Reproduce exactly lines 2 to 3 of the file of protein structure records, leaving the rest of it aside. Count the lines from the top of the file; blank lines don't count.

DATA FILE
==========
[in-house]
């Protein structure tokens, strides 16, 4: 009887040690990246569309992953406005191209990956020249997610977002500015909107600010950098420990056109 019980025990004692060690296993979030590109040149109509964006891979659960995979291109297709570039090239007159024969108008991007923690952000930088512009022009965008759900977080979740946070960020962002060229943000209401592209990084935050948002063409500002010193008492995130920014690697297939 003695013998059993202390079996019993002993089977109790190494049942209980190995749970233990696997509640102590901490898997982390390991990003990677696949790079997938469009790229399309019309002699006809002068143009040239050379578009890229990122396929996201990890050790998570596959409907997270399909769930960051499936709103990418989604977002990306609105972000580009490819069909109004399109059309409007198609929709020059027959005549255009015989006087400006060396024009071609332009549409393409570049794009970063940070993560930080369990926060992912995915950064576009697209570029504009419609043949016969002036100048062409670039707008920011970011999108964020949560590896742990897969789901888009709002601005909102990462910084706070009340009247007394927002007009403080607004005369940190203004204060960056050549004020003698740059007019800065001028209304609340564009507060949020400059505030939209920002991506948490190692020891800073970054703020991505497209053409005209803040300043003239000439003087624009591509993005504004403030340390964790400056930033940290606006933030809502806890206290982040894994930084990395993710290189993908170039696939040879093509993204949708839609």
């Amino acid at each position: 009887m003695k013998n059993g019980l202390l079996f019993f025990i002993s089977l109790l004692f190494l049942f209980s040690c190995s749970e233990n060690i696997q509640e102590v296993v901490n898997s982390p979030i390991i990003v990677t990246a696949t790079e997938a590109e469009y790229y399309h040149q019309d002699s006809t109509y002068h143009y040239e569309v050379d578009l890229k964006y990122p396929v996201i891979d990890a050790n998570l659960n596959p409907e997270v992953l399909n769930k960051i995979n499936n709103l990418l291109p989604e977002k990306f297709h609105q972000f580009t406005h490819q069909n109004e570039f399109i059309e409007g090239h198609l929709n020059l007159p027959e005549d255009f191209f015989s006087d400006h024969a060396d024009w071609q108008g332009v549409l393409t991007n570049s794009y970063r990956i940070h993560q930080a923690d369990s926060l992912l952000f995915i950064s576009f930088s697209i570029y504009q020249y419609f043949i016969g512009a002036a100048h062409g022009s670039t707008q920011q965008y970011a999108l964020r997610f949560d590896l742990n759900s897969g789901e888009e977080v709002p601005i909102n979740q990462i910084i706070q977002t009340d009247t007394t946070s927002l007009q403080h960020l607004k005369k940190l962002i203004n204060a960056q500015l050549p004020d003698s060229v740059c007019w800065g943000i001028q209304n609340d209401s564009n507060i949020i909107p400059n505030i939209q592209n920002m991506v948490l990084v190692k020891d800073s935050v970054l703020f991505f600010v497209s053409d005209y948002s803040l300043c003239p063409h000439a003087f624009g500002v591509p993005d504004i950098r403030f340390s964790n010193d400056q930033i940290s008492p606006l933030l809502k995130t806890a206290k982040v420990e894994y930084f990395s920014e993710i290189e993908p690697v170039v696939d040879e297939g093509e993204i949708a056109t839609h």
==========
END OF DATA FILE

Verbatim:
């Protein structure tokens, strides 16, 4: 009887040690990246569309992953406005191209990956020249997610977002500015909107600010950098420990056109 019980025990004692060690296993979030590109040149109509964006891979659960995979291109297709570039090239007159024969108008991007923690952000930088512009022009965008759900977080979740946070960020962002060229943000209401592209990084935050948002063409500002010193008492995130920014690697297939 003695013998059993202390079996019993002993089977109790190494049942209980190995749970233990696997509640102590901490898997982390390991990003990677696949790079997938469009790229399309019309002699006809002068143009040239050379578009890229990122396929996201990890050790998570596959409907997270399909769930960051499936709103990418989604977002990306609105972000580009490819069909109004399109059309409007198609929709020059027959005549255009015989006087400006060396024009071609332009549409393409570049794009970063940070993560930080369990926060992912995915950064576009697209570029504009419609043949016969002036100048062409670039707008920011970011999108964020949560590896742990897969789901888009709002601005909102990462910084706070009340009247007394927002007009403080607004005369940190203004204060960056050549004020003698740059007019800065001028209304609340564009507060949020400059505030939209920002991506948490190692020891800073970054703020991505497209053409005209803040300043003239000439003087624009591509993005504004403030340390964790400056930033940290606006933030809502806890206290982040894994930084990395993710290189993908170039696939040879093509993204949708839609």
């Amino acid at each position: 009887m003695k013998n059993g019980l202390l079996f019993f025990i002993s089977l109790l004692f190494l049942f209980s040690c190995s749970e233990n060690i696997q509640e102590v296993v901490n898997s982390p979030i390991i990003v990677t990246a696949t790079e997938a590109e469009y790229y399309h040149q019309d002699s006809t109509y002068h143009y040239e569309v050379d578009l890229k964006y990122p396929v996201i891979d990890a050790n998570l659960n596959p409907e997270v992953l399909n769930k960051i995979n499936n709103l990418l291109p989604e977002k990306f297709h609105q972000f580009t406005h490819q069909n109004e570039f399109i059309e409007g090239h198609l929709n020059l007159p027959e005549d255009f191209f015989s006087d400006h024969a060396d024009w071609q108008g332009v549409l393409t991007n570049s794009y970063r990956i940070h993560q930080a923690d369990s926060l992912l952000f995915i950064s576009f930088s697209i570029y504009q020249y419609f043949i016969g512009a002036a100048h062409g022009s670039t707008q920011q965008y970011a999108l964020r997610f949560d590896l742990n759900s897969g789901e888009e977080v709002p601005i909102n979740q990462i910084i706070q977002t009340d009247t007394t946070s927002l007009q403080h960020l607004k005369k940190l962002i203004n204060a960056q500015l050549p004020d003698s060229v740059c007019w800065g943000i001028q209304n609340d209401s564009n507060i949020i909107p400059n505030i939209q592209n920002m991506v948490l990084v190692k020891d800073s935050v970054l703020f991505f600010v497209s053409d005209y948002s803040l300043c003239p063409h000439a003087f624009g500002v591509p993005d504004i950098r403030f340390s964790n010193d400056q930033i940290s008492p606006l933030l809502k995130t806890a206290k982040v420990e894994y930084f990395s920014e993710i290189e993908p690697v170039v696939d040879e297939g093509e993204i949708a056109t839609h």